“Something as simple as grooming ended up being really relaxing and calming,” he says. He found that Minnie, the horse he worked with, seemed to notice subtle mannerisms of hidden stress. “The program was a real help with just releasing stress from the school week, from studying for exams or getting overwhelmed with the work load. It was a chance to live a simple life for an hour … to just stop and smell the roses.”


U.S. Marine Corps veteran Maureen Friedly ’16 says goodbye to the horse she cared for as a participant in the program

Stable condition

U.S. Marine Corps veteran Maureen Friedly ’16 says goodbye to the horse she cared for as a participant in the Heroes and Horses program last spring.

Story Continues

Maureen Friedly ’16 graduated with a health sciences degree. She suffers from crippling anxiety years after being sexually assaulted while serving in the U.S. Marine Corps. “It can be hard to find a program to help; most of the programs are held at the VA Hospital, and I have a young child and find it hard to get there. Also, I haven’t been officially diagnosed with PTSD, so many organizations won’t accept me.”

Friedly, who started riding horses at age 6, is the only participating veteran with previous equine experience. “I was able to teach the other vets a couple of cool things,” she says, adding that the fact that the program was free and she could bring her 3-year-old daughter, Arlette, sweetened the deal. “They would pair my daughter up with one of the mini-horses,” she says. “She talks all the time about going to the barn to see her favorite horses, or ‘her friends’ as she calls them.”

At one time, Friedly was interested in a career in large animal veterinary medicine. Instead, she recently started a small farm with her husband on their 1.25-acre property in Middletown, Connecticut, after realizing that it better reflects her current interests. But she did find the program helpful. “It was a really nice way to decompress from the week and feel refreshed for the next week,” she says. “It was nice to get away from the rest of the world for a little while.”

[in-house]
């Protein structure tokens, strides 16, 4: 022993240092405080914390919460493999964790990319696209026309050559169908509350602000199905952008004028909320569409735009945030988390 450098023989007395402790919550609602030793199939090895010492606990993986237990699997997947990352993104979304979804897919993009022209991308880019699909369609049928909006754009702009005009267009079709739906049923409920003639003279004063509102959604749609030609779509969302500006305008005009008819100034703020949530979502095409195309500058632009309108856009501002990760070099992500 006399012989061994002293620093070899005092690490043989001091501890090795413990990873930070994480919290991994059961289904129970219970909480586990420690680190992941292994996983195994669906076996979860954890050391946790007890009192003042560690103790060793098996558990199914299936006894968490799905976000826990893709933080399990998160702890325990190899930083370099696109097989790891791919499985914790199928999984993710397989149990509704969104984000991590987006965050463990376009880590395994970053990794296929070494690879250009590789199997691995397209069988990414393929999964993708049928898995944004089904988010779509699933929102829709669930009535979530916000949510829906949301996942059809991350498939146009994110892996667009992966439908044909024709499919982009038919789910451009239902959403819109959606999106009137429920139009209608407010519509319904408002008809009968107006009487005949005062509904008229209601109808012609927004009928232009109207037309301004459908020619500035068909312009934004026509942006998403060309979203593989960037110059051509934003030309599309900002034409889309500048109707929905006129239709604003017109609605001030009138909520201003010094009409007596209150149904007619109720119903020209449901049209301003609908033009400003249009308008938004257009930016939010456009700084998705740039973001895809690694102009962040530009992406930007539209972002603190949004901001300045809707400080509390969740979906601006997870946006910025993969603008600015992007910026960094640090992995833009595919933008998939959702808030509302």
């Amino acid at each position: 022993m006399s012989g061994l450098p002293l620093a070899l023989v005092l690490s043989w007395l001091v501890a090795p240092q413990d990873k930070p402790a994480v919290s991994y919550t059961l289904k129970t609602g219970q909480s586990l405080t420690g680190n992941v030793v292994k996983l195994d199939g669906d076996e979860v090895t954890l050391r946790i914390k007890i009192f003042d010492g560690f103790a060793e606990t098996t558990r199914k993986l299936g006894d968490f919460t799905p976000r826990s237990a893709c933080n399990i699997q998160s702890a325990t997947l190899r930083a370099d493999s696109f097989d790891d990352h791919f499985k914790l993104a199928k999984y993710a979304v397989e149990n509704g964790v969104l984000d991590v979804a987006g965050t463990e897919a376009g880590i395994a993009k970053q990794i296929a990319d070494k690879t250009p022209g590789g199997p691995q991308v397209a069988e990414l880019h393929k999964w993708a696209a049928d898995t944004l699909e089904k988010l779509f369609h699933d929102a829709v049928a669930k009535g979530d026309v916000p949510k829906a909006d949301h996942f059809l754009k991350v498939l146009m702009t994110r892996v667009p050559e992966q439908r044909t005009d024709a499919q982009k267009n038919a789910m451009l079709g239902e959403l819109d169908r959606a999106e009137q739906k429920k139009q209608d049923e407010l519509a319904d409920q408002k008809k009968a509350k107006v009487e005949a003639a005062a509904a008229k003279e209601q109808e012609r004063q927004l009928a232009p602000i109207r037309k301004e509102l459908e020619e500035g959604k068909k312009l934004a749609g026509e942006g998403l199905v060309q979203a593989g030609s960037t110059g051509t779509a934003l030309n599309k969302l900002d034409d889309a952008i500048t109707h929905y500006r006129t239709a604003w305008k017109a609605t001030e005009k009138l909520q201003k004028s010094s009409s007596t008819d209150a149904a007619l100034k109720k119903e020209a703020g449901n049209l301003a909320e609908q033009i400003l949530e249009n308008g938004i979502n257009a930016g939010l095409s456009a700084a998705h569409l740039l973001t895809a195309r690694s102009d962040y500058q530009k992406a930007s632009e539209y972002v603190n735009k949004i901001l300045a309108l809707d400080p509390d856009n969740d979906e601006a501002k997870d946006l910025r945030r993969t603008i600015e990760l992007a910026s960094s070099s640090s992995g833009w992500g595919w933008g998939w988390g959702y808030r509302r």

In fact, Friedly was so comforted by working with horses again that she is preparing to own one herself. “My dad’s wife has a quarter horse named Legacy that she can’t take care of anymore. So, she is giving him to us, and I have a neighbor who boards horses. We are just making sure that financially, we are ready to have him come.”

Latella believes this work is valuable and is working toward a special board certification in equine mental health practice through the University of Denver. She is hoping to obtain grant funding to extend the program into the community.

Megan Perez is one of the five occupational therapy students whose capstone course project involved setting up the program under Latella’s leadership, working with the veterans and the horses at the stable, and trying to quantify the benefits of their work. Ultimately, the students hope to have a research study published in the American Occupational Therapy Association (AOTA) Journal. Perez has found the work so inspirational that she hopes to land a job working with veterans after she takes her board exams early next year.

On the sixth Sunday of the program, Latella and the students planned a final ceremony at the stables for the veterans, their friends and family. Latella and her husband, Domenic, a Navy veteran, and OT student Lydia Anderson opened the program with choreographed routines on horseback, set to patriotic songs. Afterward, Friedly, Loren, Valentin and Alex Hartman, a veteran and game design sophomore, participated in a “journey walk,” leading horses over small obstacles around the ring.

But the most touching part of the day came when the veterans were asked to take chalk that had been soaked in water and write a single word that summed up their experience right on the side of their horse. “It took a few minutes for the words to show up, but then we saw them,” Latella shares.

“One veteran had written ‘Respect.’ Another had written ‘Release.’ It was so symbolic. It was beautiful.”